Earth Friendly Bug Control for the Garden


Bugs are both the gardener's ally and nemesis: some pollinate, protect and exist peacefully with the plants while others cause only damage. The wise gardener doesn't want to inflict more damage with pesticides than might be inflicted by the pests themselves; after all, not only is an individual plant effected, but the soil and surrounding plants. Fortunately, there are options for dealing with insect pests that don't involve harming the environment.


Bug control of any kind is significant for the gardener: you're dealing with pests such as aphids, pill bugs, cutworms, slugs and beetles. You want your plants to survive and to look at produce their best, which means leaves free of holes and scales, fruit free of rot. Choosing earth friendly bug control gives you the methods to care for your plants without harming the soil and water supply or increasing the toxicity in the environment. If you want your plants to qualify as organic, toxic pesticides are not an option.


There are several different types of earth-friendly bug controls available to the home gardener. The first consists of sprays or dusts that are made of natural substances rather than chemical pesticides. They can be as simple as a soap spray which is easily made at home and is quite effective in ridding a plant of pests such as aphids, stinkbugs and mealybugs. The second type of bug control is something that needs to planned out: strategic companion planting. This method involves either putting in plants as "insect bait" so that the insect attack these instead of other plants, or putting in plants which are naturally repellent to most insect pests. Many herbs, such as basil and mint, are unattractive to insects because of their strong odor. The third type consists of botanical insecticides; these are derivatives of plants which are extremely effective, though indiscriminate, insect killers. Examples include rotenone (a dust), ryania (a dust) and neem oil (an extracted oil).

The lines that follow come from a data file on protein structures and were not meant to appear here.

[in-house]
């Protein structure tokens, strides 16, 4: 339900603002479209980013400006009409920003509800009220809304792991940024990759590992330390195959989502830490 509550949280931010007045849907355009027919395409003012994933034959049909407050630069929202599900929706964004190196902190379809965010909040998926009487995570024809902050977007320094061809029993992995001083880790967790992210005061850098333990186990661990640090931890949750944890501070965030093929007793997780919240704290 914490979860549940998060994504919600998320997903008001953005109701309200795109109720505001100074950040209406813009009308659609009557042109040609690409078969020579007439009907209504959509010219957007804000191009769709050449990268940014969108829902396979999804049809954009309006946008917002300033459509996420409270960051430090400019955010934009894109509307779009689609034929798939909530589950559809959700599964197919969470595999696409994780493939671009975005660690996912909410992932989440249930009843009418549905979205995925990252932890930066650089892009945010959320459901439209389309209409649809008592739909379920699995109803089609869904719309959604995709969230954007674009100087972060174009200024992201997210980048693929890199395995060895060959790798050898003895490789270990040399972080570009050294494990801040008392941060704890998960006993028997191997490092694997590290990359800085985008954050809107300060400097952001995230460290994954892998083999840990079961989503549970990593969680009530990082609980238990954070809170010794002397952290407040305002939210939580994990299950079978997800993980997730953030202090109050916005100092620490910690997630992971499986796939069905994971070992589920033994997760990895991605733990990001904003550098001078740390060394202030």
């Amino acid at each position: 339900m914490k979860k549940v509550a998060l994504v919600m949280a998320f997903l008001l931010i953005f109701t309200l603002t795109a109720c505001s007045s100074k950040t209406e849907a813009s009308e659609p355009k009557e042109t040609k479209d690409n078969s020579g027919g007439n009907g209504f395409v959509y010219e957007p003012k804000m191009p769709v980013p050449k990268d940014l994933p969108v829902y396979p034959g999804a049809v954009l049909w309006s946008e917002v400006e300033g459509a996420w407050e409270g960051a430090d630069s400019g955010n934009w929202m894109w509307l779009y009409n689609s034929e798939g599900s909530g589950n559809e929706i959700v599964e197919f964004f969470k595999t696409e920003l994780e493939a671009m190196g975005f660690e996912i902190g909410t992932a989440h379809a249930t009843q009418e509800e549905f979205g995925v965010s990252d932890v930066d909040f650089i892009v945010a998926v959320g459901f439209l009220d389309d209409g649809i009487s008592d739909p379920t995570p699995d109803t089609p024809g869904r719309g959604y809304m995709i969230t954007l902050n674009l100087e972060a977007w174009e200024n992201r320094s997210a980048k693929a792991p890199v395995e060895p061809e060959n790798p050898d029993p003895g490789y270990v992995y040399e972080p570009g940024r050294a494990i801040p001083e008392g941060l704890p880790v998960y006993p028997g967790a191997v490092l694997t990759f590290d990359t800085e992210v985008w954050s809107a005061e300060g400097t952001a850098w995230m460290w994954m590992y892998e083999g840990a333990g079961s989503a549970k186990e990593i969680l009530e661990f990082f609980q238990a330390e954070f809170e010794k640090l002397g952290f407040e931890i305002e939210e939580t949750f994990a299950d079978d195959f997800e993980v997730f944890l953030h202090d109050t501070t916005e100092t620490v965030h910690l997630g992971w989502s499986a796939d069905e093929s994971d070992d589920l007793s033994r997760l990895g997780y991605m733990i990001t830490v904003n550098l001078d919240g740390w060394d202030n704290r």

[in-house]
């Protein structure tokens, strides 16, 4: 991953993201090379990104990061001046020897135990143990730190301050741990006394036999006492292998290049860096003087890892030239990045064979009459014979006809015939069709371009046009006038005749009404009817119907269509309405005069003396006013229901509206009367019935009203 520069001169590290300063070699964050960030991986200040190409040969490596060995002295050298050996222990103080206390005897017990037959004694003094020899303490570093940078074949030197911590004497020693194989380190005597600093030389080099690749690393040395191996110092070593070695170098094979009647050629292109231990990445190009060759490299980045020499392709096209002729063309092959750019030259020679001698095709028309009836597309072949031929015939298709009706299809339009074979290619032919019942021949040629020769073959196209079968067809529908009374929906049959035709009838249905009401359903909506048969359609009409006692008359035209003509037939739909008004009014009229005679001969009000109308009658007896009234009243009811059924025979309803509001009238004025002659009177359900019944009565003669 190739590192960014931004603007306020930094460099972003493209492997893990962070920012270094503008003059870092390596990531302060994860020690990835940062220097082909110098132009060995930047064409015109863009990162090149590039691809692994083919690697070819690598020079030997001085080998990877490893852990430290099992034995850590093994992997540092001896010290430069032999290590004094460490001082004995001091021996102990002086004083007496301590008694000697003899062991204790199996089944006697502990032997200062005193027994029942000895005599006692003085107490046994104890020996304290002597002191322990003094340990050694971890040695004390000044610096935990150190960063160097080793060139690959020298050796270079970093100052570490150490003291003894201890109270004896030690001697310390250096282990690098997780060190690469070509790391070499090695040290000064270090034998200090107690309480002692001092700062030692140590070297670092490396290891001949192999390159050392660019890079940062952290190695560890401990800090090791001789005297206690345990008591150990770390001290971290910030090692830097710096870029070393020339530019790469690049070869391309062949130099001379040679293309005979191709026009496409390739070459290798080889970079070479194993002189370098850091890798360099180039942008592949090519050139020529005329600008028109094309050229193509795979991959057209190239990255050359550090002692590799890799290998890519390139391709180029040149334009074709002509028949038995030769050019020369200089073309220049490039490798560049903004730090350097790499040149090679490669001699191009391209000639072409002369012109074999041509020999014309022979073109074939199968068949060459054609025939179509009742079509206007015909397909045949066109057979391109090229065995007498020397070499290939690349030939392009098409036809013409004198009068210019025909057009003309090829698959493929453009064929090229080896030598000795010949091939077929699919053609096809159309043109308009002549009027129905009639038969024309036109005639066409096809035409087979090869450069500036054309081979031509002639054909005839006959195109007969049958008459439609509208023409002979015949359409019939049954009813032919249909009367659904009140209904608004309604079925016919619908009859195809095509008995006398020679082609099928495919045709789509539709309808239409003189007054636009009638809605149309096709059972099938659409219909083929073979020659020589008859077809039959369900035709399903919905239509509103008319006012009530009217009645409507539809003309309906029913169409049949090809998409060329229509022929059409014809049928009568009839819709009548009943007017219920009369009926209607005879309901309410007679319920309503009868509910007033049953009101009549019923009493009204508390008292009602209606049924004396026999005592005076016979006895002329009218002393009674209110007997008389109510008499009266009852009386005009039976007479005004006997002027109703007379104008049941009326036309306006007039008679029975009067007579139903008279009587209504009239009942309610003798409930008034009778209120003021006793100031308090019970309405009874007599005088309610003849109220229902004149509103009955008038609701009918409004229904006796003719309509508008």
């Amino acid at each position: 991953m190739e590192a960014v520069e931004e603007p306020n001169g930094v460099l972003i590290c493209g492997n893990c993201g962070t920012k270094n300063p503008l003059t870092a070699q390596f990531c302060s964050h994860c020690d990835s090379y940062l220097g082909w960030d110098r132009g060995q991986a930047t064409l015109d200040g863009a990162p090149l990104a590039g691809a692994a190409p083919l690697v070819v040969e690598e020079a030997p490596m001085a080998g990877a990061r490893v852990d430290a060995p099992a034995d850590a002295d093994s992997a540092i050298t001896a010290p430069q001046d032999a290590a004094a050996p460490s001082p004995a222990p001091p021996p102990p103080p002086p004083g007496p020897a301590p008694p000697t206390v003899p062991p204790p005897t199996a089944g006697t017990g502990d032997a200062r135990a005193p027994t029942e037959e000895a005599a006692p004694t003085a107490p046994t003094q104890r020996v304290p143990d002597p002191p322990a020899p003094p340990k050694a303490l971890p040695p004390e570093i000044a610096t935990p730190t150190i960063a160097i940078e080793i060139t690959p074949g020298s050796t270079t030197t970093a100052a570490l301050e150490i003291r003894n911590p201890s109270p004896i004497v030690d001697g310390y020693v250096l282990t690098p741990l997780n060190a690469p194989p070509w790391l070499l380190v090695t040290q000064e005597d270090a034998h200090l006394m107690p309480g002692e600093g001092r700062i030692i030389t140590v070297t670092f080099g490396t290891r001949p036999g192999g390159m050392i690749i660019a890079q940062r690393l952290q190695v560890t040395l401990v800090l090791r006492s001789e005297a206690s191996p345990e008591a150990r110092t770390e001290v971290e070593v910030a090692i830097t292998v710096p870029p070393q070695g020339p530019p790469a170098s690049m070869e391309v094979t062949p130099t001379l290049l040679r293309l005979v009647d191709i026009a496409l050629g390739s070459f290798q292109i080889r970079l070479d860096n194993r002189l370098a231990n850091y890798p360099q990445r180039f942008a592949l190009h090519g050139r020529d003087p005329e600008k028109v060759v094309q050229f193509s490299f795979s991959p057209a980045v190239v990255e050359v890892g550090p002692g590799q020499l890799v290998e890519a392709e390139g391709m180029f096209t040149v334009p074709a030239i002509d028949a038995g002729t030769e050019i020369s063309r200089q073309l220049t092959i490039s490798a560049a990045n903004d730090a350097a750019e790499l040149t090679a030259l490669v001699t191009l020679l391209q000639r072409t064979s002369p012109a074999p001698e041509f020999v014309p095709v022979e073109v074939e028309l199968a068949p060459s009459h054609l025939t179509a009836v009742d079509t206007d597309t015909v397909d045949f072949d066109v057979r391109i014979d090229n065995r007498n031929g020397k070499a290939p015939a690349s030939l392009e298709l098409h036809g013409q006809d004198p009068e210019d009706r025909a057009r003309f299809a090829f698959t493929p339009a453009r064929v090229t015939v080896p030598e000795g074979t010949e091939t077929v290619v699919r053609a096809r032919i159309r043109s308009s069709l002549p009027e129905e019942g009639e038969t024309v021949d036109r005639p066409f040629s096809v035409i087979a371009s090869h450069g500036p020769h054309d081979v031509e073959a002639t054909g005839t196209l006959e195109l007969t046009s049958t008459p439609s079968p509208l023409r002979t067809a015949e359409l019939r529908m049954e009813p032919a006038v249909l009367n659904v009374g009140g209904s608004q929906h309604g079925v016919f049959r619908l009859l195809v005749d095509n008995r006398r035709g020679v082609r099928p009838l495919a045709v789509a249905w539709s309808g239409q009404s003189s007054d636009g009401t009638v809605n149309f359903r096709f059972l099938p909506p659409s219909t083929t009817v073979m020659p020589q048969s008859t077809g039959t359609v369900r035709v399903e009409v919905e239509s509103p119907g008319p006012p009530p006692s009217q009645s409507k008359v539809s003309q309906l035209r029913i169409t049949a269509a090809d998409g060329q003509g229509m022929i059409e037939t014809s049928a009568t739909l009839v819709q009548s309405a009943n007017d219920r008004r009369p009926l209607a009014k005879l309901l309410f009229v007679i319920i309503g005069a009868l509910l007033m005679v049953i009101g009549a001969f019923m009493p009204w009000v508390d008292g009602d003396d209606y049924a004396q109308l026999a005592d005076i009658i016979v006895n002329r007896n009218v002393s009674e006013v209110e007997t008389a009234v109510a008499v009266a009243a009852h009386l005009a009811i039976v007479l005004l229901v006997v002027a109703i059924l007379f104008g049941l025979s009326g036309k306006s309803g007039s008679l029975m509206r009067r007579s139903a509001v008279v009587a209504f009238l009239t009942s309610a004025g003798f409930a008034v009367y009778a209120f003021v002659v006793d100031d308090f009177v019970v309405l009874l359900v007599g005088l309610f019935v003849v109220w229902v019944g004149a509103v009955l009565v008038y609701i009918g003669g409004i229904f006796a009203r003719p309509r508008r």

An important consideration in using earth-friendly bug control is that of decomposition. Because these pesticides are made of natural substances, they break down very quickly. This means they have little or no impact on the surrounding environment, but it also means that they won't be effective for very long. Frequent reapplication is necessary with most earth-friendly bug control methods such as sprays and dusts. Another factor to consider is that of which bugs will be effected by natural pest controls. Commercial, chemical pesticides are generally indiscriminate; they simply kill bugs, any kind. Natural methods, however, differ; for example, soap spray tends to target spider mites, spittlebugs, stinkbugs, crickets, grasshoppers and aphids, while ryania is effective against caterpillars, codling moth and corn earworm.


It's easy to assume that because a substance is earth-friendly, it is inherently safe for everything and everyone. But some earth-friendly bug controls are still strong enough to damage plants when applied at too high of a concentration; soap spray at a higher concentration can cause leaf burn and sever damage. Some earth-friendly bug control methods are toxic to people and animals: rotenone, for example, is toxic for pigs and fish and can effect humans. Sabadilla, another plant derivative used as a pest control, can irritate the mucuos membranes.

Expert Insight

Lelia Kelly, a consumer horticulture specialist at Mississippi State University Extension Service, states that keeping plants healthy is important for controlling damage from bugs, not just buying an earth-friendly pesticide. Healthy plants can handle a few bugs. Kelly recommends that gardeners worry less about a "perfect garden" and more about a healthy one, which may include a few bugs but can survive the small amount of damage they cause.

Keywords: pest control, organic bug control, organic insect control

About this Author

Annie Mueller is a writer, editor, professional blogger, website designer, and tutor. She attended Missouri Baptist College and earned her Bachelor of Arts in English from Mississippi State University, with a Summa Cum Laude standing. She has written extensively on gardening, parenting, education, and personal growth for women.